After an ugly loss in the first game of Sunday’s doubleheader, the Yankees were looking to get back to their winning ways in front of the ESPN viewing crowd. While Luis Severino did his part with seven scoreless innings, Michael Kopech was perfect for 5.2 innings on his way to matching that length, and the Yankee bullpen blew the tie in disappointing fashion. The Chicago White Sox were able to complete their doubleheader sweep and series victory, punctuated by a Tim Anderson home run. It was the Yankees’ first series loss since Easter.
Severino was coming off a very strong outing against the Baltimore Orioles. He picked up right where he left off, striking out Yoan Moncada and Luis Robert swinging in a dominant first inning before allowing a mere Gavin Sheets single in the second. Keeping the White Sox off the board felt especially important considering the fairly lackluster bottom half of the lineup, which was affected by Joey Gallo’s COVID-IL stint and the doubleheader itself.
Kopech was able to stifle the Yankee bats in his last start but got a loss due to a whopping four walks. Through the first inning, he didn’t show any issues in that realm, dominating the top of the lineup, including striking out Aaron Judge looking. It would be a running trend.
Kopech made incredibly quick work of Isiah Kiner-Falefa, Marwin Gonzalez, and Rob Brantly in the third. The first time through the Yankees batting order took him only 32 pitches, and he remained perfect through five innings. He dispatched DJ LeMahieu, Judge, and Anthony Rizzo in the fourth on eight pitches, though the Yankees nearly got their first hit in the fifth when Estevan Florial hit a screaming line drive that Moncada was able to catch at third.
Meanwhile, Severino faced two on with one out in the third after a ball after Anderson appeared to hit a ball into his foot, but it was ruled an infield single when a foul wasn’t called. Severino also slipped while running to try to field the ball, but didn’t suffer any injury. Oddly, pitching coach Matt Blake was thrown out of the game after apparently arguing the call. A fielder’s choice and strikeout ended the Chicago threat, and while Sevy plunked José Abreu with a pitch to start the top of the fourth, he was erased from the bases when Yasmani Grandal hit into a double play. Sevy wasn’t looking as dominant and effective as Kopech, but he was still keeping the game scoreless.
Severino got into trouble to start the fifth inning, loading the bases with no outs after two singles and a hit by pitch. The second single probably could have been caught by Florial, playing center field. But Anderson hit a ground ball to LeMahieu at third that he was able to throw to Brantly at home for a force out, then Rizzo was able to do the same following a Moncada ground ball. With rain starting to fall, Sevy then struck out Luis Robert swinging to complete the escape act, unleashing a well-deserved yell in the process.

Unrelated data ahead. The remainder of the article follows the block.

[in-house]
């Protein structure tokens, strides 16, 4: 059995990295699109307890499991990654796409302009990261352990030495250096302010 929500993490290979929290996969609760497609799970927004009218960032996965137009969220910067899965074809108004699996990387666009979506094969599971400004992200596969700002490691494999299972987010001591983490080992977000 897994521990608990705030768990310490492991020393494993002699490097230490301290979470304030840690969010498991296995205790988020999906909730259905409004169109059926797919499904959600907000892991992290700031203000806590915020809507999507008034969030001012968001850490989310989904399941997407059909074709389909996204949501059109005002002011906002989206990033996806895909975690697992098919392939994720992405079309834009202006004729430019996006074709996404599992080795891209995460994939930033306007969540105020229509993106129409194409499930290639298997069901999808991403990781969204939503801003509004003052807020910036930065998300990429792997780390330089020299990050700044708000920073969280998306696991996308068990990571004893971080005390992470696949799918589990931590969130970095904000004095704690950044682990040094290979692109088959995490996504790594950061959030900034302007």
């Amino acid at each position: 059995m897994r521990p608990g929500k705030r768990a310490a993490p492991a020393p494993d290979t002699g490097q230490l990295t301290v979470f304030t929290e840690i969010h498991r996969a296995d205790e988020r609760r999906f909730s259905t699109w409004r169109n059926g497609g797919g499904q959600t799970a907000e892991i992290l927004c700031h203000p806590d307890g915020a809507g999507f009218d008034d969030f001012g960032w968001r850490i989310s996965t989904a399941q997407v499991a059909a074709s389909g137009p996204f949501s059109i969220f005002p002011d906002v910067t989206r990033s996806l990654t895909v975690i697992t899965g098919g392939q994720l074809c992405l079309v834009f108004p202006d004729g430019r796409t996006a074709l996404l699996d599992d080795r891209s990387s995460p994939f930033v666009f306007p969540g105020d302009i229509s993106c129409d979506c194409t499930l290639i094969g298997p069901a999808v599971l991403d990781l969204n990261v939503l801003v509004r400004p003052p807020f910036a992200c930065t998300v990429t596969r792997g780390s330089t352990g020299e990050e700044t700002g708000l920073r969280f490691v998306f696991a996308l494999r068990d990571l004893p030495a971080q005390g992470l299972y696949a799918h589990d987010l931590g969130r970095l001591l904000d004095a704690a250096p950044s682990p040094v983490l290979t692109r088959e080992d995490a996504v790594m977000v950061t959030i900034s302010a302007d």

Abreu led off the sixth inning with a double (that would have been a single had Judge not slipped on the grass while fielding the ball), but Severino once again bent and didn’t break. Grandal grounded out, moving Abreu to third base with one out, but Sevy struck Gavin Sheets out swinging, then induced a Leury García fly out to Florial.
With two outs in the sixth, the Yankees were finally able to break up Kopech’s perfect game. As we all expected, new addition Brantly hit a double into left-center field to give New York a baserunner. Unfortunately, LeMahieu wasn’t able to drive him in.
The Sox again threatened to score their first run in the seventh when they got two runners on following singles from Andrew Vaughn and Anderson. Once again, Severino was able to work out of it by getting Reese McGuire, Moncada, and Luis Robert to fly out.
It was in the bottom of the seventh that Kopech finally looked human — he walked Giancarlo Stanton and Gleyber Torres with two outs. Unfortunately, the weaker half of the lineup proved to be an issue, as the rookie Florial couldn’t stop himself from swinging through multiple high fastballs and struck out.
Jonathan Loáisiga replaced Severino to start the eighth. Abreu kicked things off with an infield single that was very nearly an out — Torres ranged far to pick it up, but his throw was low and got past Rizzo at first base. Grandal struck out, and then Sheets somehow snuck a broken bat single right down the third base line with the Yankees defense shifted. García hit a hard line drive that looked destined for the outfield, but IKF made a leaping catch to nab it.
Isiah Kiner-Falefa was placed perfectly to grab a huge out pic.twitter.com/x2nEINKsdm— Talkin' Yanks (@TalkinYanks) May 23, 2022
Just when it looked like Loáisiga might get out of it, Vaughn and Reese McGuire followed up with singles to make it 2-0, White Sox. He was replaced with Miguel Castro, who gave up the big hit to Anderson that felt predestined all day — a three-run home run to the porch, making it 5-0.
The only New York bullpen relief on the night came from newcomer David McKay, who made his pinstriped debut in the ninth and threw a clean inning. By then, though, it hardly mattered.
Matt Foster replaced Kopech in eighth, and the Yankees’ hitters still couldn’t muster anything. Then, the offense went down quietly in the ninth to close out their second series loss of the season. In 18 innings on the day, they scored just a single run, and none in the nightcap. Rough.
The Yankees begin yet another series with the Baltimore Orioles tomorrow at 7:05. Gerrit Cole will face Jordan Lyles on YES and try to snap the sudden mini-losing streak — hopefully with some help from the offense that did not avail itself to Severino or Jameson Taillon on Sunday.